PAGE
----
On July 1st, Winnipeg Jets winger Michael Frolik will become an unrestricted free agent. That is, unless the Jets can convince the 27-year-old Czech to re-sign with the team. But, should the Jets re-sign Frolik?
This is a question that Jets brass will contemplate the next month or so before possibly letting him walk. What should the Jets be offering if anything? Is Frolik a trade asset heading into the draft? Frolik will be a main piece of an NHL team next season, but the question remains, what team will he be on?
Winnipeg acquired Frolik on June 30th, 2013 at the NHL draft from the Chicago Blackhawks for a 3rd and 5th round pick. Frolik had two years left on his contract, making 3.3 million this past season. Frolik has been a versatile player for the Jets, spending time on each of the first three lines. He spent the majority of this season on the Jets top line along side Bryan Little and Andrew Ladd.
Over his two seasons, Frolik was consistent, scoring 42 points in each year, while also raising his goal total from 15 to 19 this season. Frolik is a durable player, playing in 163 of a possible 164 games with the Jets in his two years. He plays in all situations and can fit in with any teammate. Frolik’s agent, Allan Walsh has stated that his client wants to stay in Winnipeg, but you know he sees the numbers and with them, the dollar signs.
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So what can the Jets do with the man from Kladno, Czech Republic, or, more directly, what should they do. Like most everything else in this league, and professional sports in general, it will all come down to the money. How much are you willing to spend on a guy who had made his reputation as a defensive specialist before coming to Winnipeg and reminding everyone that he has some offensive skill. Frolik posted his highest point totals since his first couple years in Florida, where he was playing top minutes.
The Jets could look at a possible trade, of course at this point you would not be trading any real value. With his contract expiring, the Jets could look at dealing exclusive negotiating rights, which would run up until July 1st, of course. The positive in a possible trade is the fact that you don’t lose Frolik for nothing. Don’t expect the Jets to do this anytime soon. The return on a rights trade is never very substantial and would most likely be a mid round draft pick. This would be a last resort for the Jets, a draft pick is not worth losing a main contributor of your team, however at the end of June the Jets begin to believe that they will not be able to resign Frolik, look for a possible draft day trade.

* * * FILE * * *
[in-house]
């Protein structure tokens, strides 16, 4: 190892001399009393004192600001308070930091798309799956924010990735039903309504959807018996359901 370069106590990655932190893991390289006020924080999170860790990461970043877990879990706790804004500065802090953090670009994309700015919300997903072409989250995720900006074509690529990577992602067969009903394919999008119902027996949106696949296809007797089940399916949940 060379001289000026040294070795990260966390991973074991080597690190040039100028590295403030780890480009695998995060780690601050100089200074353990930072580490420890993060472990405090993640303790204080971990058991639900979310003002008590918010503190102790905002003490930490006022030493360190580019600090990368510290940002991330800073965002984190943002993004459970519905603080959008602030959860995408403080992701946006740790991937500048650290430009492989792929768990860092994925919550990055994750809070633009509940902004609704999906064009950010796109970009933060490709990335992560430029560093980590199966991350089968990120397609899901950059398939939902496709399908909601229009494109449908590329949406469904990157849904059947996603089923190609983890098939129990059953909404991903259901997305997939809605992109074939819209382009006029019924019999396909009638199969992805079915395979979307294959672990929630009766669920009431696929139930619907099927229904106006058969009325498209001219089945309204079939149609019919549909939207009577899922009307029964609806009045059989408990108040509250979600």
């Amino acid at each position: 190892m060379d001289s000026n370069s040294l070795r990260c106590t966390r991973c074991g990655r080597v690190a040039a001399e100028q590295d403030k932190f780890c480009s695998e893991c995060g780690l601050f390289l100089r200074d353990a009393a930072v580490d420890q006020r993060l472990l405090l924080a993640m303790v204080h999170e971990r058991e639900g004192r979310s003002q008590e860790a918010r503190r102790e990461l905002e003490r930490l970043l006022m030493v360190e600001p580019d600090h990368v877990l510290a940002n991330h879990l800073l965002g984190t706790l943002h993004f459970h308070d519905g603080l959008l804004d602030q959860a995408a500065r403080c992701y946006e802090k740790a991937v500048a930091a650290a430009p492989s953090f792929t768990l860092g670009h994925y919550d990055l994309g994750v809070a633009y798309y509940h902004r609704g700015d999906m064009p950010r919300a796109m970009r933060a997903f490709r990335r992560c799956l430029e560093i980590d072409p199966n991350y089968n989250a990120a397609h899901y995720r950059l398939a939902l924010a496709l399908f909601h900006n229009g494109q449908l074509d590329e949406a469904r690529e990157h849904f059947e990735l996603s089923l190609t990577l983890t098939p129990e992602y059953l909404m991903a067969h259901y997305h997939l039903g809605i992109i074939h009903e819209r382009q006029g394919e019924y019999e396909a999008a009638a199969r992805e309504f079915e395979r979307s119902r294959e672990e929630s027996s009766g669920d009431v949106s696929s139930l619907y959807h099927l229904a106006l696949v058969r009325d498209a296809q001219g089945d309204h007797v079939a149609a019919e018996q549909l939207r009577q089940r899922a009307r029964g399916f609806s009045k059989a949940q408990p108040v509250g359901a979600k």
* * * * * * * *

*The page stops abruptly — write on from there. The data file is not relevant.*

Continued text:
Let Him Walk
If Winnipeg holds out until the last minute trying to sign Frolik, they run the risk of losing one of their most important players for absolutely nothing. This is the least likely scenario, as the Jets will likely have a pretty good idea if there is a deal to be made or not. However, if the two sides are close in the days leading up to July 1st, it is possible a potential deal could fall apart and at the Jets could lose Frolik without compensation.
By all accounts, both sides are interested in staying together, but coming to an agreement involves a lot more than mutual interest. At this point everybody agrees that Frolik deserves a raise, but just how much of a raise could make or break this deal. How much is Frolik worth? His agent certainly has a number in mind, and you can assume Jets GM Kevin Cheveldayoff also has an idea of what he thinks Frolik deserves. Normally when you look at how much a player will make, the stats that are focused on are goals, assists, and points.
If we want to look at it like that we can pull up a stats page and look at who is around Frolik in the points category. On that page we find players like Milan Lucic (6 million next season), Adam Henrique (4 million next season), Jets teammate Mathieu Perreault (3 million next season), or Winnipeg native Cody Eakin (1.9 million next season). Where does Frolik fit in around here? Most likely Frolik fits in somewhere in the middle. He is not a 6 million dollar a year player at this point, but does he deserve more than a guy like Adam Henrique, probably. This is where you need to take into consideration all the extra things Frolik does. He is a great defensive player and plays more penalty kill minutes than any Jet forward.
So What Will Happen?
At this point anything could still happen. It is under a month until free agency begins, Frolik may be part of that class, or, he may still be a part of the Winnipeg Jets. There are many options, and even more moving pieces. With only 7 forwards from last season currently under contract, the Winnipeg Jets will have some decisions to make. Whether they go to some rookies to fill the role, other free agents, or go after the same players that got them into the playoffs this past season. Jets fans want to see Frolik stay in their colours, and it appears both the player and team would like that as well, it will all come down to the money.
Born and raised Winnipeg sports fan and contributor with The Hockey Writers.